Walking to work one morning, I was in an area of Central Park where dogs gather for their morning playtime. As often as possible, I walk off the pathways, so I was in the middle of the doggie play area when a dog went by whom I hadn’t seen before. Both hind legs had been amputated and he had one artificial leg in the back to accompany his two front legs. What struck me was how agile he was and how he enjoyed sniffing the ground, moving around with relative ease. His situation looked so different from the many three-legged dogs I see in the park, and I enjoyed watching him move around, nose to the ground, doing regular “dog things”.
As I watched him, I thought about the power inherent in being adaptive and flexible in the presence of life’s challenges, changing circumstances, and unexpected developments. For many of us, the immediate response to change or an unexpected challenge is to pull in and constrict. When we do this, our brain’s natural ability to generate and notice options often goes off-line, leaving us with little to no flexibility.Read More “750th Week: Generating Flexibility”
Walking to an appointment the other day, I passed a man who carried a large manila envelope filled with what looked like x-rays. Whatever they may actually have been, I imagined that he was going to or from a doctor’s appointment. That got me to thinking about how everyone has a story, everyone has experiences and circumstances at some point in their lives that challenge them as I imagined this man might be being challenged in his life right now.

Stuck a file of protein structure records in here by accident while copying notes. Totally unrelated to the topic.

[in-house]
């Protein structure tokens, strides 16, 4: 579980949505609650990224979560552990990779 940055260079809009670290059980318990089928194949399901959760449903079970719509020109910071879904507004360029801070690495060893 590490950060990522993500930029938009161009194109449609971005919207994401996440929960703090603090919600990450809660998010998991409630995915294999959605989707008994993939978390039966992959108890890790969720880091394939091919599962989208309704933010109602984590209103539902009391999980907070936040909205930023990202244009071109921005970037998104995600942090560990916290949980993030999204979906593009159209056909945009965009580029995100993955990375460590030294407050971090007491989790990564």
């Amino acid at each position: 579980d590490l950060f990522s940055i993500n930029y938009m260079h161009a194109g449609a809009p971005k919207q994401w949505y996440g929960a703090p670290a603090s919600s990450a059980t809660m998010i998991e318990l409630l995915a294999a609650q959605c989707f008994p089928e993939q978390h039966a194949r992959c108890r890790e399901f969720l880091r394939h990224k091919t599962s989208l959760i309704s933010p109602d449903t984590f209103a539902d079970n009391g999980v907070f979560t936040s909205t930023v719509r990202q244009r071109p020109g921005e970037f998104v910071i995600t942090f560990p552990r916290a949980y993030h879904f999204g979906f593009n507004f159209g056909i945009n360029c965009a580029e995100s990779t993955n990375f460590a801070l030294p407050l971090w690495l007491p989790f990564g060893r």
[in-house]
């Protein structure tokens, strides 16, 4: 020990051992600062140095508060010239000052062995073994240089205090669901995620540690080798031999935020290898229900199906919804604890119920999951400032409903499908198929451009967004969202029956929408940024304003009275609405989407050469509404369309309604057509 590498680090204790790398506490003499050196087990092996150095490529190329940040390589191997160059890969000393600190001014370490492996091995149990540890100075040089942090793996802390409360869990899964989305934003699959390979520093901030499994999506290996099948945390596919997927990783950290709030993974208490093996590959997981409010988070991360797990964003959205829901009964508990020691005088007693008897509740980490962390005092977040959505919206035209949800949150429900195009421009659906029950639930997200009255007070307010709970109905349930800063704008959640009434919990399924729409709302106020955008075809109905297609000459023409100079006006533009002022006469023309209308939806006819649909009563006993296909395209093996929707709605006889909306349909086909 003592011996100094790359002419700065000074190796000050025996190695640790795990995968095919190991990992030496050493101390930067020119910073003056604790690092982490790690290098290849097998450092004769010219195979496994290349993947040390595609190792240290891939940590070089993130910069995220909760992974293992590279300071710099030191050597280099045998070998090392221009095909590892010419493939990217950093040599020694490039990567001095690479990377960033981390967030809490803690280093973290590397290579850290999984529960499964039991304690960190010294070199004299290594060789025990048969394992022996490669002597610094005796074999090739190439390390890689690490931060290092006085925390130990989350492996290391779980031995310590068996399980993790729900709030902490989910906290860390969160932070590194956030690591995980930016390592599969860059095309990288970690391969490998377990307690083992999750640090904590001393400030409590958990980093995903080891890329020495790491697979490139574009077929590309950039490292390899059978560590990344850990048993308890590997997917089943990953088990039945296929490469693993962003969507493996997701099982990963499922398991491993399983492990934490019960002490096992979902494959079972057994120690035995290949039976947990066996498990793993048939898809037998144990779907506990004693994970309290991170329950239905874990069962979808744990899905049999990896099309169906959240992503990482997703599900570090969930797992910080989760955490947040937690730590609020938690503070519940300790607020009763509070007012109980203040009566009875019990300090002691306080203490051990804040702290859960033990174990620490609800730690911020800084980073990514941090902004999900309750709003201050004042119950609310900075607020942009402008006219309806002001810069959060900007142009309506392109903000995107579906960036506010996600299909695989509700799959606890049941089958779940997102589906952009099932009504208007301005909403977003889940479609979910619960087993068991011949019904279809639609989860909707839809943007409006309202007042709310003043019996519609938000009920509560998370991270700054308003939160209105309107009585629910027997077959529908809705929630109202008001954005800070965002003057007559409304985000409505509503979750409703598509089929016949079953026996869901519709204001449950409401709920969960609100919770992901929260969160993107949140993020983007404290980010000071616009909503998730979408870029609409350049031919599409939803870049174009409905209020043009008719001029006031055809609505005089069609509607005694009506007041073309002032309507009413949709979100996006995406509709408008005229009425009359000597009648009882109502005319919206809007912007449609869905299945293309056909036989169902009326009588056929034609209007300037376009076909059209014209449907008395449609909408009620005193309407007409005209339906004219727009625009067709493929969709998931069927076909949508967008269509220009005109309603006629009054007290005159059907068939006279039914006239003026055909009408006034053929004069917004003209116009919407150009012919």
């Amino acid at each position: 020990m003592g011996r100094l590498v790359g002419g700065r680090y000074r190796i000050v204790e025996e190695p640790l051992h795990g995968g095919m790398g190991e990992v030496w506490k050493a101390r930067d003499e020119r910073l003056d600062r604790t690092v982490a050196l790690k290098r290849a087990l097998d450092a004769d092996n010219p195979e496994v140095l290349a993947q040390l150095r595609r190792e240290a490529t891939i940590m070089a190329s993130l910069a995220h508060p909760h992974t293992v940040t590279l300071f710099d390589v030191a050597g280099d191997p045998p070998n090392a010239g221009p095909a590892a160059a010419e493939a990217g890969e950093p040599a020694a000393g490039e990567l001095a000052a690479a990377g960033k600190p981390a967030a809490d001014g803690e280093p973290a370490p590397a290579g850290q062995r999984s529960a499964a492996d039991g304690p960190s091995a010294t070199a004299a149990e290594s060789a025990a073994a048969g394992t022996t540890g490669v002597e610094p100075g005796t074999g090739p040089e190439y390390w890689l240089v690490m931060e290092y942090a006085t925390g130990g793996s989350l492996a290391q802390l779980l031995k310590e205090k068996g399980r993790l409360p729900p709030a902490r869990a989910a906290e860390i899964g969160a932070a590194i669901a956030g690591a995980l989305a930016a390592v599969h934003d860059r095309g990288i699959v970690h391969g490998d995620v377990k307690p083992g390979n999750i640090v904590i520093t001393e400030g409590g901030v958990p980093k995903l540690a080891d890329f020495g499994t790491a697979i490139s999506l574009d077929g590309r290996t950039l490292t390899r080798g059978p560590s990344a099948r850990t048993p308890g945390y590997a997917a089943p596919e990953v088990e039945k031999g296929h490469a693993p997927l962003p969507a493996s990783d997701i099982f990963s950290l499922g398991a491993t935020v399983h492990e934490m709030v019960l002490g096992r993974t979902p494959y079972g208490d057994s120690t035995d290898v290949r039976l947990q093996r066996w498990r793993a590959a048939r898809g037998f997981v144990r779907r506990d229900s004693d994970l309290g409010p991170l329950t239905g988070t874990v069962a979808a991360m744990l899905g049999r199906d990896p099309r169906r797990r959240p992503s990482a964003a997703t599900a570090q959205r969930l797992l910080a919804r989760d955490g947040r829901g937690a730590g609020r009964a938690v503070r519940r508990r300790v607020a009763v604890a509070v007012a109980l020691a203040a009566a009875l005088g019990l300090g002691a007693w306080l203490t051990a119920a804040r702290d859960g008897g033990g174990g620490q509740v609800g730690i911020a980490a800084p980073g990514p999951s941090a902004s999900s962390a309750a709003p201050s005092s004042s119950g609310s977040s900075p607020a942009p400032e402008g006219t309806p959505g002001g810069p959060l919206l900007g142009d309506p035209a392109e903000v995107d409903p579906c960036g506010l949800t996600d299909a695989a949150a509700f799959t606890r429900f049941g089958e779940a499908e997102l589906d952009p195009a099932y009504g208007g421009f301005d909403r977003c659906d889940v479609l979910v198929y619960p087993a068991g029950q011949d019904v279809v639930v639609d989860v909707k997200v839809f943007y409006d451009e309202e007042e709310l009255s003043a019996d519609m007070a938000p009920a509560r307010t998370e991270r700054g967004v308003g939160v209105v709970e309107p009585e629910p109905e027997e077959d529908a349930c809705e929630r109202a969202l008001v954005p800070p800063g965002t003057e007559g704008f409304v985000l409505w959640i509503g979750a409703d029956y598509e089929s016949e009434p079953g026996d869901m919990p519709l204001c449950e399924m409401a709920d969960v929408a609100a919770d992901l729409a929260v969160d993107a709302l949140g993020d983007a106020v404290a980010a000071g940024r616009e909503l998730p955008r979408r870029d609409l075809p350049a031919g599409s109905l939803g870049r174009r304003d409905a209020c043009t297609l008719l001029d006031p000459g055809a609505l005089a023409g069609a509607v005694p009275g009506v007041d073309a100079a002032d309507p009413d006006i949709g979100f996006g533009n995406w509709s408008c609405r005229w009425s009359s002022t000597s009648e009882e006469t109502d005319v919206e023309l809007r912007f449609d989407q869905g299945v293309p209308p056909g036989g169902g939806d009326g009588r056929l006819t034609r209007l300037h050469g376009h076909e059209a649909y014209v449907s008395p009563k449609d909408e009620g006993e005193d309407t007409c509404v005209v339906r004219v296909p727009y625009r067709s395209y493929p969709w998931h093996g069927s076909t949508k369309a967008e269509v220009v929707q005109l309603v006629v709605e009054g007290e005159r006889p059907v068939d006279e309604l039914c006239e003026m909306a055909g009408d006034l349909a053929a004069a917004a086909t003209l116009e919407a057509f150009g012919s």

This also got me to thinking about how important it is to remember that everyone—every human and every other living being—has the capacity to suffer and wants to be free from suffering. I found myself thinking about the importance of cultivating and strengthening my capacity for empathy, to nurture a habit of remembering that even people with whom I fervently disagree also want to be free from suffering, just as I do. What I find, again and again, is that insisting on orienting to empathy—which has nothing to do with agreeing with someone—can be very hard at times.Read More “746th Week: Everyone Has A Story”
Sitting in Central Park early in the morning, I notice the gift of being in the presence of the silence of trees. As I look at patterns of light and shadow playing on their trunks and branches, and on the ground around them, something in me settles even more. The silence, steadiness, and stillness of the trees Read More “Week 642: Finding Stillness”